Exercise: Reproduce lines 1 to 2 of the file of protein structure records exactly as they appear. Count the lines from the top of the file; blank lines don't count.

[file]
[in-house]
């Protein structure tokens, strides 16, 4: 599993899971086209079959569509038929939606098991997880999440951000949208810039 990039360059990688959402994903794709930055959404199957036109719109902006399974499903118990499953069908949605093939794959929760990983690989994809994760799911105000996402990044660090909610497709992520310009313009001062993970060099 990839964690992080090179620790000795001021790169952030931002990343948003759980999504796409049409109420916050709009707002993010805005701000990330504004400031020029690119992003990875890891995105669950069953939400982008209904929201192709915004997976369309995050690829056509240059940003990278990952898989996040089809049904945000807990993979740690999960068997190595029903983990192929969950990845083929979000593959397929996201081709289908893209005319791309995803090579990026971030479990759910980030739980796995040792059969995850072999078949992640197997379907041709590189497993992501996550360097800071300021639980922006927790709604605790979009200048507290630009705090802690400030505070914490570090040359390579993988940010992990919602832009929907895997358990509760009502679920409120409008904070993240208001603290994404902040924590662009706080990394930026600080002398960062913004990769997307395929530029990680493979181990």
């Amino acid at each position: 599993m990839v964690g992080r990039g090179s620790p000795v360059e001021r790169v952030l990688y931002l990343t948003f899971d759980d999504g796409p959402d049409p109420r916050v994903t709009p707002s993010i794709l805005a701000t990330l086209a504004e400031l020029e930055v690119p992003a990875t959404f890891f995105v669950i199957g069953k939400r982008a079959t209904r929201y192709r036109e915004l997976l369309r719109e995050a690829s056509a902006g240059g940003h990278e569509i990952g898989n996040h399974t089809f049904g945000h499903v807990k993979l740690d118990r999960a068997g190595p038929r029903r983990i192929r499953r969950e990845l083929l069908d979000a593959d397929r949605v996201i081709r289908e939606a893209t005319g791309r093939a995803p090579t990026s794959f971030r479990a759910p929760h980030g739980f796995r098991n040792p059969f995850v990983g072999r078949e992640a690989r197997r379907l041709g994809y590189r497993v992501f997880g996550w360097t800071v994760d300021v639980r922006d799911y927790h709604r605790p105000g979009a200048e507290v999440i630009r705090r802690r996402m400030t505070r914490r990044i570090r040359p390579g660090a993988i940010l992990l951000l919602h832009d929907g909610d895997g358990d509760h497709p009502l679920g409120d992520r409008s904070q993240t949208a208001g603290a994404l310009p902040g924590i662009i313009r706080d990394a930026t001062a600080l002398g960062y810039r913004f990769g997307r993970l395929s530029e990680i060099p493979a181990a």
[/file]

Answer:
[in-house]
């Protein structure tokens, strides 16, 4: 599993899971086209079959569509038929939606098991997880999440951000949208810039 990039360059990688959402994903794709930055959404199957036109719109902006399974499903118990499953069908949605093939794959929760990983690989994809994760799911105000996402990044660090909610497709992520310009313009001062993970060099 990839964690992080090179620790000795001021790169952030931002990343948003759980999504796409049409109420916050709009707002993010805005701000990330504004400031020029690119992003990875890891995105669950069953939400982008209904929201192709915004997976369309995050690829056509240059940003990278990952898989996040089809049904945000807990993979740690999960068997190595029903983990192929969950990845083929979000593959397929996201081709289908893209005319791309995803090579990026971030479990759910980030739980796995040792059969995850072999078949992640197997379907041709590189497993992501996550360097800071300021639980922006927790709604605790979009200048507290630009705090802690400030505070914490570090040359390579993988940010992990919602832009929907895997358990509760009502679920409120409008904070993240208001603290994404902040924590662009706080990394930026600080002398960062913004990769997307395929530029990680493979181990």